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Creativity Coaching Articles by Rita Farin - www.RitaFarin.com
Mindless Writing 101 : Page 2 of 2

Mindless Writing 101: Permission to Play, Have Fun and Be an Artist

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Old myth: Writing is cerebral.

New reality: The best writing comes from the body and senses and our childlike ability to play.

In the writing workshop I developed, I use practical techniques that disengage the mind, and instead, engage the entire body and senses where our words live. We also practice playing, which is an important part of all creativity, including writing. I recently trialed the workshop with a group that included a couple of writers whose writing I'm familiar with. And some of the words that came out during the workshop were the best I'd ever seen from them. Fresh and different and passionate. By disengaging the mind, you let the writing take you to places you never even thought of going. The writing writes you.

Old myth: The writer often faces a blank page, which causes writer's block.

New reality: There is no blank page.

I'm not sure if this is an American invention or not but when I visited Cuba this year, I spoke with various writers who insisted there is no such thing as a blank page. "The page is never blank. Even if it appears so. The writer is always full of experiences and ideas. They are already on the page of a different form — in our minds," one writer told me. Applying organic methods throughout the writing process can create an easy flow from our minds right onto the page.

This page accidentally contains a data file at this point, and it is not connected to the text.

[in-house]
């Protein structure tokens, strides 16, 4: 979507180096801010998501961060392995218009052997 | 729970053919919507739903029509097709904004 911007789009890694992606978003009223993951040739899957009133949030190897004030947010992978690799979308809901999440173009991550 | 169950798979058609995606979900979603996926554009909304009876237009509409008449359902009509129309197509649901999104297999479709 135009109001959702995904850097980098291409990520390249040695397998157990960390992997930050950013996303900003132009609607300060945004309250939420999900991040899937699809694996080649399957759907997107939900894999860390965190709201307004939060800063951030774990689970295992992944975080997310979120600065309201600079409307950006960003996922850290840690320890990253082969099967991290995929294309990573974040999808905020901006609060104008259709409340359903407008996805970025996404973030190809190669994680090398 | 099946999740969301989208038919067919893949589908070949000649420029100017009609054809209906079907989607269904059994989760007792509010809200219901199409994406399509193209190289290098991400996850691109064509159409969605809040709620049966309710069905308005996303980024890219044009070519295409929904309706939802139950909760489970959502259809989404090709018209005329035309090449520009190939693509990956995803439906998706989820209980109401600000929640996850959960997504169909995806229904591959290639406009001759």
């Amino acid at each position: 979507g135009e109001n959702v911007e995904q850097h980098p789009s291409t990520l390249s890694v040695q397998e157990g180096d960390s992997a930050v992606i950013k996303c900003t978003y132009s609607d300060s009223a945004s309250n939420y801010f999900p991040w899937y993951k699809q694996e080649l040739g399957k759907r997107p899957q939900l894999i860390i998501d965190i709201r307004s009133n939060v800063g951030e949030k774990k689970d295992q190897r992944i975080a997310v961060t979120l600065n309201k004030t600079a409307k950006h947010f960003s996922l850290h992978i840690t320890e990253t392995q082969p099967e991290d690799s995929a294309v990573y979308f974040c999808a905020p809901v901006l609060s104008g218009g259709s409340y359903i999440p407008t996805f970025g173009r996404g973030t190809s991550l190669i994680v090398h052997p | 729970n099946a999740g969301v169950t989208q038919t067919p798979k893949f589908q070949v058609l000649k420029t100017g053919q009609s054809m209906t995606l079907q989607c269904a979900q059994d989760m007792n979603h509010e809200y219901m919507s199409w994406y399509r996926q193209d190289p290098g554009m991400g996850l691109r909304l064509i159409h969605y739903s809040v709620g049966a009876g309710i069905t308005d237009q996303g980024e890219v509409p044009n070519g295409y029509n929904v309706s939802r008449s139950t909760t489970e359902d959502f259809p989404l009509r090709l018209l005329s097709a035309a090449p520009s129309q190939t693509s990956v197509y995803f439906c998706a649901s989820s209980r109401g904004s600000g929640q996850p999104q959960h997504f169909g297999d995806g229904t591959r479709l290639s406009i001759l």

Old myth: Writers are introverts, and the art of writing is a solitary act.

New reality: Writers need a creative community they can be part of, draw support from and get creatively inspired.

The expectation that writers need to be alone with their thoughts makes the process of writing more difficult. Staying inside of one's head for too long can be unhealthy, cause depression and put a halt to creativity for lots of writers. While there are many art centers where artists can rent studio spaces, there are very few places like this for writers. Yet, writers too need collaborative centers where they can share office space, have a community of support and get out of their heads. Because the creative process is never a solitary act, and ideas only get better around other creatives. [I'm in the process of developing a creativity incubator for artists and writers. Anyone interested in joining me in this project?]

Writing has been separated from other art forms for far too long by the myths that claim it to be a solitary, cerebral and painful experience. Everyday, I work towards creating this new reality for myself and other writers: a joyful, collaborative world that lets us tap into our deepest writing in the gentlest of ways. To create this new world, I believe that the organic, mindless part of the writing process needs more attention. It needs to be part of every writing program. So we can let our minds go on vacation and soak in the tub as long as they want. While we have some real fun — letting our best words flow onto the page. •

© 2008 Rita Farin. All rights reserved.

Rita FarinRita has spent the last 20 years studying the creative process. She is a full-time writer, artist and creativity coach focused on helping others unleash their imaginations to bring about new realities. More »

10/4/08